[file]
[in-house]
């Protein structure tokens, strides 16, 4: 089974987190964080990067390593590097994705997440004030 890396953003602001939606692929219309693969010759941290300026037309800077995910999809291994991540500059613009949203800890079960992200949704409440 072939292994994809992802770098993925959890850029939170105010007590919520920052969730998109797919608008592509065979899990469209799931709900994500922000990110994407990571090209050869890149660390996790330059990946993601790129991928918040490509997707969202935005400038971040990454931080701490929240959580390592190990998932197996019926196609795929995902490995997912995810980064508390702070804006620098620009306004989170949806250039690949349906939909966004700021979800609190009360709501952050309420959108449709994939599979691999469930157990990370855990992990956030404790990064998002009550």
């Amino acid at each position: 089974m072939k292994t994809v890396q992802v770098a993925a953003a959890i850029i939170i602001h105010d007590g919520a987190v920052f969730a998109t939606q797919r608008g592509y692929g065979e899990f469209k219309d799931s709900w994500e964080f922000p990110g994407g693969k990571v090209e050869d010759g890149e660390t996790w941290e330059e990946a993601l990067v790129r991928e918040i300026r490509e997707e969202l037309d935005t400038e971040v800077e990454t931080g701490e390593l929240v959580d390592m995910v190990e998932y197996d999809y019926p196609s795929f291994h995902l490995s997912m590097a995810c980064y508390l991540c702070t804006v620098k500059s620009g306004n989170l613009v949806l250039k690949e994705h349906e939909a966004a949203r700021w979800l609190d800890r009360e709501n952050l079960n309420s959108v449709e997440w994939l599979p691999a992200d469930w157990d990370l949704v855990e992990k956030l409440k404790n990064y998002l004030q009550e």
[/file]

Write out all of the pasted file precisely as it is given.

[in-house]
């Protein structure tokens, strides 16, 4: 089974987190964080990067390593590097994705997440004030 890396953003602001939606692929219309693969010759941290300026037309800077995910999809291994991540500059613009949203800890079960992200949704409440 072939292994994809992802770098993925959890850029939170105010007590919520920052969730998109797919608008592509065979899990469209799931709900994500922000990110994407990571090209050869890149660390996790330059990946993601790129991928918040490509997707969202935005400038971040990454931080701490929240959580390592190990998932197996019926196609795929995902490995997912995810980064508390702070804006620098620009306004989170949806250039690949349906939909966004700021979800609190009360709501952050309420959108449709994939599979691999469930157990990370855990992990956030404790990064998002009550």
């Amino acid at each position: 089974m072939k292994t994809v890396q992802v770098a993925a953003a959890i850029i939170i602001h105010d007590g919520a987190v920052f969730a998109t939606q797919r608008g592509y692929g065979e899990f469209k219309d799931s709900w994500e964080f922000p990110g994407g693969k990571v090209e050869d010759g890149e660390t996790w941290e330059e990946a993601l990067v790129r991928e918040i300026r490509e997707e969202l037309d935005t400038e971040v800077e990454t931080g701490e390593l929240v959580d390592m995910v190990e998932y197996d999809y019926p196609s795929f291994h995902l490995s997912m590097a995810c980064y508390l991540c702070t804006v620098k500059s620009g306004n989170l613009v949806l250039k690949e994705h349906e939909a966004a949203r700021w979800l609190d800890r009360e709501n952050l079960n309420s959108v449709e997440w994939l599979p691999a992200d469930w157990d990370l949704v855990e992990k956030l409440k404790n990064y998002l004030q009550e």